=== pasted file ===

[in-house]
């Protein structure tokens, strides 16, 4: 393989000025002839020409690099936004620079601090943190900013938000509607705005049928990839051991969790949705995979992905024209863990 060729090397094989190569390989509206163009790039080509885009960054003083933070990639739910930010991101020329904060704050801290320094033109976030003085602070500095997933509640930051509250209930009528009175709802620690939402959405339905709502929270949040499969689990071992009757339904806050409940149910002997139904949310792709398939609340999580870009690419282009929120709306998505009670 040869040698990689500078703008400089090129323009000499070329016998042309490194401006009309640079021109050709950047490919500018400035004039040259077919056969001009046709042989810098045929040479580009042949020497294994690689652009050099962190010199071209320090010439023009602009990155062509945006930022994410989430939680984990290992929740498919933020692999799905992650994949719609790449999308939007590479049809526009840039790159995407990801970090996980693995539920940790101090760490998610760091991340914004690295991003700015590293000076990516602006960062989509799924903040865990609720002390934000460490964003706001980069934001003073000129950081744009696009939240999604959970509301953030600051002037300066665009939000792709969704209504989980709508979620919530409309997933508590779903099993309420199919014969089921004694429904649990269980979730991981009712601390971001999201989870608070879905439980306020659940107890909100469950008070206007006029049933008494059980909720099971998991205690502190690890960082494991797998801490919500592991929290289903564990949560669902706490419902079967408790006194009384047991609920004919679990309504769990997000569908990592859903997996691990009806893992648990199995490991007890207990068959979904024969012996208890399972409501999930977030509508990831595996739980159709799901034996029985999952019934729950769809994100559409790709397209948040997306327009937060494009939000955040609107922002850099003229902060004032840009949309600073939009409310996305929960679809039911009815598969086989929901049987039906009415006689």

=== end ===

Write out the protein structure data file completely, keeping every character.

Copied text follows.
[in-house]
């Protein structure tokens, strides 16, 4: 393989000025002839020409690099936004620079601090943190900013938000509607705005049928990839051991969790949705995979992905024209863990 060729090397094989190569390989509206163009790039080509885009960054003083933070990639739910930010991101020329904060704050801290320094033109976030003085602070500095997933509640930051509250209930009528009175709802620690939402959405339905709502929270949040499969689990071992009757339904806050409940149910002997139904949310792709398939609340999580870009690419282009929120709306998505009670 040869040698990689500078703008400089090129323009000499070329016998042309490194401006009309640079021109050709950047490919500018400035004039040259077919056969001009046709042989810098045929040479580009042949020497294994690689652009050099962190010199071209320090010439023009602009990155062509945006930022994410989430939680984990290992929740498919933020692999799905992650994949719609790449999308939007590479049809526009840039790159995407990801970090996980693995539920940790101090760490998610760091991340914004690295991003700015590293000076990516602006960062989509799924903040865990609720002390934000460490964003706001980069934001003073000129950081744009696009939240999604959970509301953030600051002037300066665009939000792709969704209504989980709508979620919530409309997933508590779903099993309420199919014969089921004694429904649990269980979730991981009712601390971001999201989870608070879905439980306020659940107890909100469950008070206007006029049933008494059980909720099971998991205690502190690890960082494991797998801490919500592991929290289903564990949560669902706490419902079967408790006194009384047991609920004919679990309504769990997000569908990592859903997996691990009806893992648990199995490991007890207990068959979904024969012996208890399972409501999930977030509508990831595996739980159709799901034996029985999952019934729950769809994100559409790709397209948040997306327009937060494009939000955040609107922002850099003229902060004032840009949309600073939009409310996305929960679809039911009815598969086989929901049987039906009415006689």